Jane Williams meets a woman determined to re-share the stories of the only lavatory attendant to be given an entry in the Oxford Dictionary of Biography
Kerris Harrop is on a mission to breathe some life back into the toilets at Ladies Mile on Clifton’s Durdham Downs. She was fired into action after she showed some friends the site where redoubtable toilet attendant Victoria Hughes worked from 1929 to 1962 … but felt appalled at the rundown state of the facilities.
“I was embarrassed at the state it was in,” says Kerris. “The guttering was awful and it was clean inside but the outside needed a great deal of attention. People know the building and they think the provision of public loos is incredibly important, which it is. There’s nothing else close by. Even if they rebuild the toilet block by Sea Walls, that’s a mile to trek to.”
So Kerris set about wondering how she could raise some money to revitalise the dilapidated toilets and came up with the idea of reprinting Victoria’s long-out-of-print memoir Ladies Mile, which was published in 1977 and tells “the remarkable and shocking story of twilight Bristol” through the eyes of this unflinching woman who helped women trapped in the sex trade, whether they were women who just needed a warm cup of tea and a smile, or the shocking story of a woman who gave birth to a stillborn baby in a cubicle.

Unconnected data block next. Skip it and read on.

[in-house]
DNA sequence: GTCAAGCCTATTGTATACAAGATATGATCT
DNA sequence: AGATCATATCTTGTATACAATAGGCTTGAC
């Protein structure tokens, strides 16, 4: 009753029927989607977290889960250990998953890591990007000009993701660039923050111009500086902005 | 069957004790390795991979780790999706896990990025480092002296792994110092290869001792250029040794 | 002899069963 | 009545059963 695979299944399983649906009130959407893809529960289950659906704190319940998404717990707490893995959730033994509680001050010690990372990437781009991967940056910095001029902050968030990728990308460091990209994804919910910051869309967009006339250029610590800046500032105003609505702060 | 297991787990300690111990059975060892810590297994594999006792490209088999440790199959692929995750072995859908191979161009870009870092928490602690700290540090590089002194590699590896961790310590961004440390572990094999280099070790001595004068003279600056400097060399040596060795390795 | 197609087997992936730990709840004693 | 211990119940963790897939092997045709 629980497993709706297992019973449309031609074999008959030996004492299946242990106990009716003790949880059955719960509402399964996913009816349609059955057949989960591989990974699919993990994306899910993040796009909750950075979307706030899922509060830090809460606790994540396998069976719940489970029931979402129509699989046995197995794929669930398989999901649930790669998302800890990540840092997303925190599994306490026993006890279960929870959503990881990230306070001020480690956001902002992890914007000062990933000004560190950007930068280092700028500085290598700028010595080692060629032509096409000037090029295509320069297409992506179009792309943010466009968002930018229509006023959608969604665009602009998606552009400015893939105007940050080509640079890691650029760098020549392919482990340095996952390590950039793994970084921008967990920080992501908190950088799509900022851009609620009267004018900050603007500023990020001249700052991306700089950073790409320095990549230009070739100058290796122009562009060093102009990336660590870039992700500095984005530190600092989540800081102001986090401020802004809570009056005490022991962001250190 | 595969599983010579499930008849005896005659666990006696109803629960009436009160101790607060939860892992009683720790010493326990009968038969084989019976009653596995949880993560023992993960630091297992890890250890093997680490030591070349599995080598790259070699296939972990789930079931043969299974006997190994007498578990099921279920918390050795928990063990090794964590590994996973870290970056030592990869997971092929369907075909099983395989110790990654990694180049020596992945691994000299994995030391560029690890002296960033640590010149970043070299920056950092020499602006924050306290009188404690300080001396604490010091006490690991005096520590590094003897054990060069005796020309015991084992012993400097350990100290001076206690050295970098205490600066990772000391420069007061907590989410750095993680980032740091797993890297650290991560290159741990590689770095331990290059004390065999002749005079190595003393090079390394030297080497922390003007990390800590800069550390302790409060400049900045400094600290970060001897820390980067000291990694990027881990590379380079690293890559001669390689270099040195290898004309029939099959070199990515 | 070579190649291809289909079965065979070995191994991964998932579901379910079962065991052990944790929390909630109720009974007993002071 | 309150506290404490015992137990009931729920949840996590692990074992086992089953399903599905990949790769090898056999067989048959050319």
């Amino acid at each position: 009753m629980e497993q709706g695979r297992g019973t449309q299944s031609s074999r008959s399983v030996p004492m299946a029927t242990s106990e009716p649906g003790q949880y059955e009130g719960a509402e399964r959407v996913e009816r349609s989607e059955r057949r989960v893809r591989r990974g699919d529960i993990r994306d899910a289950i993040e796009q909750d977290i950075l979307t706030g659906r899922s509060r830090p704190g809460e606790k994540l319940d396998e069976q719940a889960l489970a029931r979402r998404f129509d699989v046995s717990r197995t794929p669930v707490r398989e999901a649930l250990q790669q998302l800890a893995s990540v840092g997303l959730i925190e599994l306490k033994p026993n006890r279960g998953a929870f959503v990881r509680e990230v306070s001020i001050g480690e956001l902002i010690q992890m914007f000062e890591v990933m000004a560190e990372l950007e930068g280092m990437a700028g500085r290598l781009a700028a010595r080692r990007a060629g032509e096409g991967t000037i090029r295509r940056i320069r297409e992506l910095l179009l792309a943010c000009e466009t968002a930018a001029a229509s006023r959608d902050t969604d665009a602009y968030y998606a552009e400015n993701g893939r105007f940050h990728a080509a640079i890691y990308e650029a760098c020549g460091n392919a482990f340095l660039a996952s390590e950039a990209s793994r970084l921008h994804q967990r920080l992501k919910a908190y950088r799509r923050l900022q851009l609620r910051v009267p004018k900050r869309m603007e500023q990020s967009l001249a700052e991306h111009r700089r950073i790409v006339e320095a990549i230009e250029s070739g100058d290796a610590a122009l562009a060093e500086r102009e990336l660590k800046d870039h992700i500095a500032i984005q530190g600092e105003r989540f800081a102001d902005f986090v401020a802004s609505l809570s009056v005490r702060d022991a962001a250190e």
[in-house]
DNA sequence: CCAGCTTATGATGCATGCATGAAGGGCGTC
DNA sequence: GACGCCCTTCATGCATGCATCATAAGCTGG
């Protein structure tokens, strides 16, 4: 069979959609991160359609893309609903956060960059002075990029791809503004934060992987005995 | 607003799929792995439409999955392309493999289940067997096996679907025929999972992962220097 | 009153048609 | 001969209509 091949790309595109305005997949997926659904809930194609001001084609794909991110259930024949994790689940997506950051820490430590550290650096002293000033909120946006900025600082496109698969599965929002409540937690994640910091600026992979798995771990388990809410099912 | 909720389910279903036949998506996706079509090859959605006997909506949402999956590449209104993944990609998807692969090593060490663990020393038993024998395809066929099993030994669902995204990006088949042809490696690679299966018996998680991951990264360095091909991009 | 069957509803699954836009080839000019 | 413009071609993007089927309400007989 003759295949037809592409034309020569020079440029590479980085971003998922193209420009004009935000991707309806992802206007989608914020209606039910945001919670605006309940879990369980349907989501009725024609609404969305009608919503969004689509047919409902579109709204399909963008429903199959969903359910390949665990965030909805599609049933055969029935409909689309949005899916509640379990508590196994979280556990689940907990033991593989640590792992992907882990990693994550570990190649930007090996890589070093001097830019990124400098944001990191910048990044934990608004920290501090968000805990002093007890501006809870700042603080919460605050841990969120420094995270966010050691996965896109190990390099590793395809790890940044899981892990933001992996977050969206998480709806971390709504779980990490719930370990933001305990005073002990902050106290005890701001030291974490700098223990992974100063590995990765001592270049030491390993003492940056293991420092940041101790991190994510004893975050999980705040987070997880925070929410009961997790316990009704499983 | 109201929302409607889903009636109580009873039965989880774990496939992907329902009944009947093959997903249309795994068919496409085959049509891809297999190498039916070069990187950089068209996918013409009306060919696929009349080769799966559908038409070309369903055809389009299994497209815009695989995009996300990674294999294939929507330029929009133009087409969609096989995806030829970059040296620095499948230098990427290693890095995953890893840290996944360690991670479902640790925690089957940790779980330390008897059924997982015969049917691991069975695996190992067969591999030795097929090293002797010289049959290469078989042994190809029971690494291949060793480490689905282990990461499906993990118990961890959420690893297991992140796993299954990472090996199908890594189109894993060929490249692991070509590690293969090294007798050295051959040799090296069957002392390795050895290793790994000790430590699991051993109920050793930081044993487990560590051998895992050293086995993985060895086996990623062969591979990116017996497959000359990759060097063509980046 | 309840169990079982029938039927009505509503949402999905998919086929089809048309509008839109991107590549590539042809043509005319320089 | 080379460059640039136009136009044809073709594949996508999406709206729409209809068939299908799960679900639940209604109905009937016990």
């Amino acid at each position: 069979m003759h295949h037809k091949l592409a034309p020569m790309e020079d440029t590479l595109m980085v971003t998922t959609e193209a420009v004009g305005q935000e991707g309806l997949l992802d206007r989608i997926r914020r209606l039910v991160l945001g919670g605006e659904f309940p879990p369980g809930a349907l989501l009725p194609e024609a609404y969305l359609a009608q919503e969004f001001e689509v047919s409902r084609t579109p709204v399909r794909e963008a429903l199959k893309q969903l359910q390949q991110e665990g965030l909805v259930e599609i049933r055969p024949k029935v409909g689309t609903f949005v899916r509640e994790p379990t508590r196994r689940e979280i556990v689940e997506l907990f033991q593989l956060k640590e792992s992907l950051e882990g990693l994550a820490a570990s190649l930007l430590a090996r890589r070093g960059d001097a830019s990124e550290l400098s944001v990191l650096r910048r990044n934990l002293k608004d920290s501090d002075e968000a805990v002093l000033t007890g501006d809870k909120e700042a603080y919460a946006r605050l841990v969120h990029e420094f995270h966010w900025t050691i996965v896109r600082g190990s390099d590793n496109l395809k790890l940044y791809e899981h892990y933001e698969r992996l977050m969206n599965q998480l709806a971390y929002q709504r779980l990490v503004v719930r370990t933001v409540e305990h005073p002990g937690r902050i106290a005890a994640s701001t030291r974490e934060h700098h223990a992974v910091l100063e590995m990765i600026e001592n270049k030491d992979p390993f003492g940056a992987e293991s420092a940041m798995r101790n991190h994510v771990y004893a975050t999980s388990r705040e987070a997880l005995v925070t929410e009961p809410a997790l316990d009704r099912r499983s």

Victoria Hughes, who died in 1978, has a blue plaque to her achievements on the toilet block, and is the only lavatory attendant to have an entry in the Oxford Dictionary of National Biography.
Kerris calculated she would need to crowdfund £6,000 to buy the Orphan Works Licence – necessary to reprint a book for whom the author or estate cannot be found – and pay for design and printing costs. She has chosen to self-publish so that every penny of profits can be ploughed into regenerating the toilets. Kerris is setting up a website where people can buy the reprinted Ladies Mile direct from her, and she hopes to have the book, with two new forewords, ready by October or November in time for the Christmas market.
Kerris to now close to her £6,000 target although donations are still welcome.
“The donations come in dribs and drabs and several people have been very generous with bigger donations, but they’re mostly small donations that mount up,” says Kerris. “The story of Ladies Mile is very important. The story of the sex workers, written by Victoria, is very important. She was 80 when she wrote that book but, if she hadn’t kept those notes and diaries, there wouldn’t have been those stories, a blue plaque, or a memorable and iconic loo.”